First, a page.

Morine Thompson: Firefighter proves women effective as leaders
When Morine Thompson entered the Jamaica Fire Brigade in November 1976, her plan was to save enough money to pursue what she thought was her dream of becoming a teacher. That dream is now history, however, as she fell in love with the profession and was last year appointed the first female assistant commissioner.
Thompson, who is in charge of the parishes of Trelawny, St Ann, and Portland, said her appointment shows that women are capable of being effective leaders.
"Within these 40 years, I have seen it all. I have seen a lot," she declared.
"It's huge. I oversee the planning for all the members in that batch (parishes), which is over 300 personnel. I never thought that I would have wanted to be any further than where I started. I am only two more ranks from the top. I knew that it would be extremely difficult to break the ceiling," she told The Gleaner.
The assistant commissioner said that she was grateful for the in-depth training she has received over the years, noting that it has equipped her to be efficient and strategic.
FORCED TO EVOLVE
She indicated also that the brigade has been forced to evolve, having to adapt to rapid technological advances, among other aspects of development.
"We have come a long way in terms of human resources. We have seen a lot of persons embark on their own personal development, acquiring degrees up to the master's level. The department itself has come a long way in terms of technology, not where we would have wanted it to be, but we now have a specialised unit," she said.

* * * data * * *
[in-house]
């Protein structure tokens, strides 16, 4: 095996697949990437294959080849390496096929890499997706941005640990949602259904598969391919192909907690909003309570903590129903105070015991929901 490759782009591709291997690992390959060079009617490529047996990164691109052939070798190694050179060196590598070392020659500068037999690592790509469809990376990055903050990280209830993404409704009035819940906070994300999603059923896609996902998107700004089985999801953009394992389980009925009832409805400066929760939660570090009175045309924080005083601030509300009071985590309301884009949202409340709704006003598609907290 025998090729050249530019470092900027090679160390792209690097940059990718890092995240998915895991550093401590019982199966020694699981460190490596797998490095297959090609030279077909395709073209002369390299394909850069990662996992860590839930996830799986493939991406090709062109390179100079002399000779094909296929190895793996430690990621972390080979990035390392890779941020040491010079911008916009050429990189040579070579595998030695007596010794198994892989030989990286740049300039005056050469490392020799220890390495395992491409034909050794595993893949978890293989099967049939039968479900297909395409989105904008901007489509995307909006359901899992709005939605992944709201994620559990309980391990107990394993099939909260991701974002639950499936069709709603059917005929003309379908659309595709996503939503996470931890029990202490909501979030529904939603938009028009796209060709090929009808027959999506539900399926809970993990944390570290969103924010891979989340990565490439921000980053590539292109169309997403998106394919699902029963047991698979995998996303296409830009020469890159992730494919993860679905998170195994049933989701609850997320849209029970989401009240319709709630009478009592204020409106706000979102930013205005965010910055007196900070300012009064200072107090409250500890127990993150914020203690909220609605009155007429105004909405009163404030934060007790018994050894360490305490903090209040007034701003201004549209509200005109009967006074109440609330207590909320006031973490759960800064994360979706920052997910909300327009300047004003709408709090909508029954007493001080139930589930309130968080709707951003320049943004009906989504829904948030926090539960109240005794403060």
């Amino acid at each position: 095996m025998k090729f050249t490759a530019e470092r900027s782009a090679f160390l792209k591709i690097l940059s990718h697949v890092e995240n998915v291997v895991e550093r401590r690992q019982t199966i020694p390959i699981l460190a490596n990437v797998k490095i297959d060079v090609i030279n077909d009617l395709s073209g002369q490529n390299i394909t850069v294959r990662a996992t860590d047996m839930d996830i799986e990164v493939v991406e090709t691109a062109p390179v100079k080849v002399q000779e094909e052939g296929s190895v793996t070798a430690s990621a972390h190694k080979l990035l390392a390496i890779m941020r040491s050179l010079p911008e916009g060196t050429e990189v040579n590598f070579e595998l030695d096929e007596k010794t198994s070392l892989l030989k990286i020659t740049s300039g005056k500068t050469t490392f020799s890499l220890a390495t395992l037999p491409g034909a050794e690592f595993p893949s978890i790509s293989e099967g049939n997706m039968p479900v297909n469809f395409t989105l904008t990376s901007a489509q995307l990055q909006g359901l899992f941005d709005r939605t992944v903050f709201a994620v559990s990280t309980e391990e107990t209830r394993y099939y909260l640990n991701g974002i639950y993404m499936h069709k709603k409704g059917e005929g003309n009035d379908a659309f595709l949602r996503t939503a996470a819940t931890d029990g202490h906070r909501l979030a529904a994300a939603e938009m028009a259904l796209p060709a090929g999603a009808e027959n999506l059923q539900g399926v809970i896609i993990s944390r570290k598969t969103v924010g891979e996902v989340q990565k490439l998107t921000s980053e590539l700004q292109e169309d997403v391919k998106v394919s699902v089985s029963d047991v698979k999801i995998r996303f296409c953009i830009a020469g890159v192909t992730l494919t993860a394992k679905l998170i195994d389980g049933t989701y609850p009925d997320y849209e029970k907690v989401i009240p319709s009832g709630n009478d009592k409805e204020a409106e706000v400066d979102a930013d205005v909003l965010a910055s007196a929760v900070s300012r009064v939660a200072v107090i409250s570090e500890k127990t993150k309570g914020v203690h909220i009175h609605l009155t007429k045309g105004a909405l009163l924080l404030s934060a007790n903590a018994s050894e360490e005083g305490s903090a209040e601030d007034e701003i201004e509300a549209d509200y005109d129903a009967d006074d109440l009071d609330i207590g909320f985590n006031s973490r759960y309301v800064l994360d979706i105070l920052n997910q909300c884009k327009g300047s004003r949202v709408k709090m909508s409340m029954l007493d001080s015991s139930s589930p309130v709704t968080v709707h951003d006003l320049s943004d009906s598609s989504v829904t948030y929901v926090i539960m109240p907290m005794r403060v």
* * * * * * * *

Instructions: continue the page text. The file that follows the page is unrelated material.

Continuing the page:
"Technology has been a big part of our training. Not to be forgotten is the number of women who have been enlisted in the service because when I joined in 1976, we did not join to fight fires at that particular time. It was further in our tenure we were trained in firefighting."
She bemoaned, too, the fact that resource constraints have been a major challenge over the years but said that she was committed to doing her best and putting the citizens of Jamaica first.
"Overall, every firefighter would like to know that when we go out there, the citizens are pleased with our performance. Sometimes, however, they are not because if you don't have the tools, it will take a longer time or the task will not be done as well," she lamented.
In the meantime, the learning doesn't stop for the female assistant commissioner as she shared that she was currently pursuing an associate degree in mortuary science, an area she is focused on going into in the future.